Spectrum prices in developing countries are on average more than three times higher compared to developed countries, when income is taken into account according to a new report, ‘Spectrum Pricing in Developing Countries’, released by the GSMA at the Mobile 360 – Africa conference in Kigali.
This high spectrum pricing is a major roadblock to increasing mobile penetration. Better spectrum pricing policies are needed in developing countries to improve the economic and social welfare of the billions of people that remain unconnected to mobile broadband services.
Authored by GSMA Intelligence, the study also found that governments are playing an active role in increasing spectrum prices to maximise state revenues from spectrum licensing. The high spectrum prices are linked to countries with high levels of sovereign debt, and alarmingly average reserve prices in spectrum auctions are more than five times higher in developing countries than in developed, once income is accounted for.
The report also identifies a link between high spectrum prices and poorer coverage, as well as more expensive and lower quality mobile broadband services, all of which hinder the take-up of services by consumers.
“Connecting everyone becomes impossible without better policy decisions on spectrum,” said Brett Tarnutzer, Head of Spectrum, GSMA. “For far too long, the success of spectrum auctions has been judged on how much revenue can be raised rather than the economic and social benefits of connecting people. Spectrum policies that inflate prices and focus on short-term gains are incompatible with our shared goals of delivering better and more affordable mobile broadband services. These pricing policies will only limit the growth of the digital economy and make it harder to eradicate poverty, deliver better healthcare and education, and achieve financial inclusion and gender equality.”
The GSMA study assessed over 1,000 spectrum assignments across 102 countries (including 60 developing and 42 developed countries) from 2010 through 2017, making it the largest-ever analysis into spectrum pricing in developing countries, as well as the drivers and their potential impacts of spectrum pricing on consumers. Among the countries included in the analysis are Algeria, Bangladesh, Brazil, Colombia, Egypt, Ghana, India, Jordan, Mexico, Myanmar and Thailand – all markets where spectrum licensing is a priority.
Setting high final prices administratively or setting high auction starting prices (e.g. reserve prices), artificially limiting the amount of licensed spectrum available, not sharing a clear spectrum roadmap, and setting poor auction rules are some of the policy decisions highlighted in the report that are driving high spectrum prices in developing countries.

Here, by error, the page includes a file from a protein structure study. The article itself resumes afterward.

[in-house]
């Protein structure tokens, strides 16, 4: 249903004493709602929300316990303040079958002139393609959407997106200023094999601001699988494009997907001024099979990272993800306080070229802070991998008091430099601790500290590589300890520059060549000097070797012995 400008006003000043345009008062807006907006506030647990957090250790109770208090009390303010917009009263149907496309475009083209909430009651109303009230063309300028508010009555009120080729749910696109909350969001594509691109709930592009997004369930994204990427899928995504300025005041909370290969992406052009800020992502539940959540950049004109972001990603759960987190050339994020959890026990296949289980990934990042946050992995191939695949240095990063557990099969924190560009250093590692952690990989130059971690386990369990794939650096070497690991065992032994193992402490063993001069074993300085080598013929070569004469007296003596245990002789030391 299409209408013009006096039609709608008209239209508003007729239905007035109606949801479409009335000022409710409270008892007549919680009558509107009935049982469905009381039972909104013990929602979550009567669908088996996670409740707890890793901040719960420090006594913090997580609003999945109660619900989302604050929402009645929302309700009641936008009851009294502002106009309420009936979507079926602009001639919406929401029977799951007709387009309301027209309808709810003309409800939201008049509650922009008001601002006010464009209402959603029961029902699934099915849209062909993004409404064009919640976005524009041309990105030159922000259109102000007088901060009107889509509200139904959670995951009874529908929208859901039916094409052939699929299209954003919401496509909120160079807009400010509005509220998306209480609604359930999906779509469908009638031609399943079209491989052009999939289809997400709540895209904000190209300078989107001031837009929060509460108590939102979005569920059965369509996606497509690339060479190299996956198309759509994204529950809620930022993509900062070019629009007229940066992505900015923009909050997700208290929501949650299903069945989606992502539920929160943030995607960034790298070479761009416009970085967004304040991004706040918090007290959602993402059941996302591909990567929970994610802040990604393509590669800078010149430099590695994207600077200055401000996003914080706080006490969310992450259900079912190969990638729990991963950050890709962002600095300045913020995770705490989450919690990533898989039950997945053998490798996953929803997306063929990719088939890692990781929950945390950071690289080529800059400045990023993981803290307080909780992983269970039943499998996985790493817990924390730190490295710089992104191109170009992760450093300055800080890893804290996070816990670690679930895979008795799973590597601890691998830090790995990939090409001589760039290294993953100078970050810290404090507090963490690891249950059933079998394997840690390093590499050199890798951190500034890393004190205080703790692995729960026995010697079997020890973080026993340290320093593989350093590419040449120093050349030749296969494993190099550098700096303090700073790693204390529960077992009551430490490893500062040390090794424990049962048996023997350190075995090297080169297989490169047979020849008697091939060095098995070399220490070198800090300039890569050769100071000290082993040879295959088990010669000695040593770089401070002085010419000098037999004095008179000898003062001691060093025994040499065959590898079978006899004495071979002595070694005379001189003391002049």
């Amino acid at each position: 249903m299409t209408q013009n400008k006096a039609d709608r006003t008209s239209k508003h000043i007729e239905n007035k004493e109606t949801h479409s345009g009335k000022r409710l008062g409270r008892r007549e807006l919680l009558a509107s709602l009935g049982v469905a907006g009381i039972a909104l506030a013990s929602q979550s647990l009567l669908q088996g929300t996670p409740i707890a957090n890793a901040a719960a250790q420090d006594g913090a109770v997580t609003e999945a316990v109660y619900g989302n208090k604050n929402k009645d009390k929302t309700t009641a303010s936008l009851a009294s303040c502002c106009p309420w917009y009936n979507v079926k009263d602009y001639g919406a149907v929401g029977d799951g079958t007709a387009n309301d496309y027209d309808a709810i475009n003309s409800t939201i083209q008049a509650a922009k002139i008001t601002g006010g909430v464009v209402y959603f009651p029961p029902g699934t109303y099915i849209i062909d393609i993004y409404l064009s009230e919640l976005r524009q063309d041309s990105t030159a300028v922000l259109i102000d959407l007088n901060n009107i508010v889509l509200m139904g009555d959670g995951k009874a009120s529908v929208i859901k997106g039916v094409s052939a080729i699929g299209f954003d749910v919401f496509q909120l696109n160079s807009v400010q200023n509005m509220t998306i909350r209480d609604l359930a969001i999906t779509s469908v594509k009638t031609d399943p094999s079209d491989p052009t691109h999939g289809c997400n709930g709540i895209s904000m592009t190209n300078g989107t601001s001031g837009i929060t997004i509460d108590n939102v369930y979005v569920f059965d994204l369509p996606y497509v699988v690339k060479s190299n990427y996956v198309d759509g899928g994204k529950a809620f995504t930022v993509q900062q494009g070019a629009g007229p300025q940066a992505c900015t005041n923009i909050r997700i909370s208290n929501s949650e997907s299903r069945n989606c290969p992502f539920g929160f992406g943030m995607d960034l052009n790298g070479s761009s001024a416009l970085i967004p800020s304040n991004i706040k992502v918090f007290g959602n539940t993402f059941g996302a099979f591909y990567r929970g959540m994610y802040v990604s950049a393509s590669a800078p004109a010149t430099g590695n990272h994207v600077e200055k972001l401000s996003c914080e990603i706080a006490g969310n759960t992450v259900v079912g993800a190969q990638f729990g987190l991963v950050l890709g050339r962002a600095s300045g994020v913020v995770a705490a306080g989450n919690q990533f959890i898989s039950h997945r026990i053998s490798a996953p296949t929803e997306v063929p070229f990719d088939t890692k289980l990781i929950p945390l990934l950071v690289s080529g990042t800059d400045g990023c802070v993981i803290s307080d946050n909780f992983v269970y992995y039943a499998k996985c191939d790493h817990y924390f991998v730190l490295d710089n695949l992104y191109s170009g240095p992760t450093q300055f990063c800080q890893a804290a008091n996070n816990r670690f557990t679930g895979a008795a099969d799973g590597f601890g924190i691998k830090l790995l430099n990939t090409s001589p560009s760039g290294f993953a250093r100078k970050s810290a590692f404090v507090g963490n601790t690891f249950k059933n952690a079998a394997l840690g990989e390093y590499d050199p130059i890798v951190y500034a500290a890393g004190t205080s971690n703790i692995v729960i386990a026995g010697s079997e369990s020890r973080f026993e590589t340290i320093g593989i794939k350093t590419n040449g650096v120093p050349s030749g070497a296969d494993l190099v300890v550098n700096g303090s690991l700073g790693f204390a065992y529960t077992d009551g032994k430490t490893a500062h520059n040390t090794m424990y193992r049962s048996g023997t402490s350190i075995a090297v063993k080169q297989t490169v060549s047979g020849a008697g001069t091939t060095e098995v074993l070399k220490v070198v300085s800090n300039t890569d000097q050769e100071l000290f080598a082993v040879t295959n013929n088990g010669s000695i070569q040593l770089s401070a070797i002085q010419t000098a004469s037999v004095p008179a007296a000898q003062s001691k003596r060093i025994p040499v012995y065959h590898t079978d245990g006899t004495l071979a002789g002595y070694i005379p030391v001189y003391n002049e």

Kenya’s spectrum management on right track
Governments and regulators play a role in increasing spectrum prices through policy decisions. In Kenya the Communications Authority of Kenya (CA) is the agency mandated with the task of allocating and assigning radio frequencies to the various service providers.
Up to 65 per cent of the Sh8.7 billion (US $ 87million) that CA generated in revenue in the 2015-2016 financial year came from spectrum fees as three mobile service providers acquired various 4G and 3G licences.
“Although high proceeds from spectrum assignments increase public funds to help ease short–term public sector fiscal pressures, there can be significant adverse effects for the mobile. For example, auction formats that limit price discovery market, with slower deployment of LTE networks and more expensive, lower quality mobile broadband services. This cripple the development of the mobile market and prevents societies from fully using mobile technology to accelerate social and economic development,” said GSMA in its report.
The CA has been taking strides towards better spectrum management as reflected in 2016, when the authority unveiled a state-of-the-art Spectrum Management and Monitoring System (SMMS) aiming to enhance efficiency in the management of radio frequency spectrum.
The system, commissioned by the Kenya’s ICT Cabinet Secretary, Joe Mucheru, allows the Authority to seamlessly prevent, detect and ultimately eliminate interference in radio communications services. It has the capacity to monitor the electromagnetic spectrum and locating sources of suspect signals to facilitate undisturbed reception of radio services such as broadcast radio, TV and wireless communications.
Mucheru said the system would be a critical regulatory tool that will facilitate efficient planning and utilisation of the country’s frequency spectrum resource in view of the increasing demand. ‘‘The higher demand between fixed and mobile services and between telecommunications and broadcasting, and the necessity for greater bandwidth mean that access to spectrum is becoming increasingly important,’’ said Mucheru.
in 2017 Kenya’s Ministry of Information, Communications and Technology released a Draft Wireless Broadband Spectrum Policy Guidelines. According to the Ministry, the new policy framework proposes a comprehensive review of frequency management practices to ensure efficient and transparent assignment and use of spectrum, in order to encourage the development of new and innovative wireless services. It also aims to promote technology and service neutrality, where appropriate.
The ‘Spectrum Pricing in Developing Countries’ report is available here
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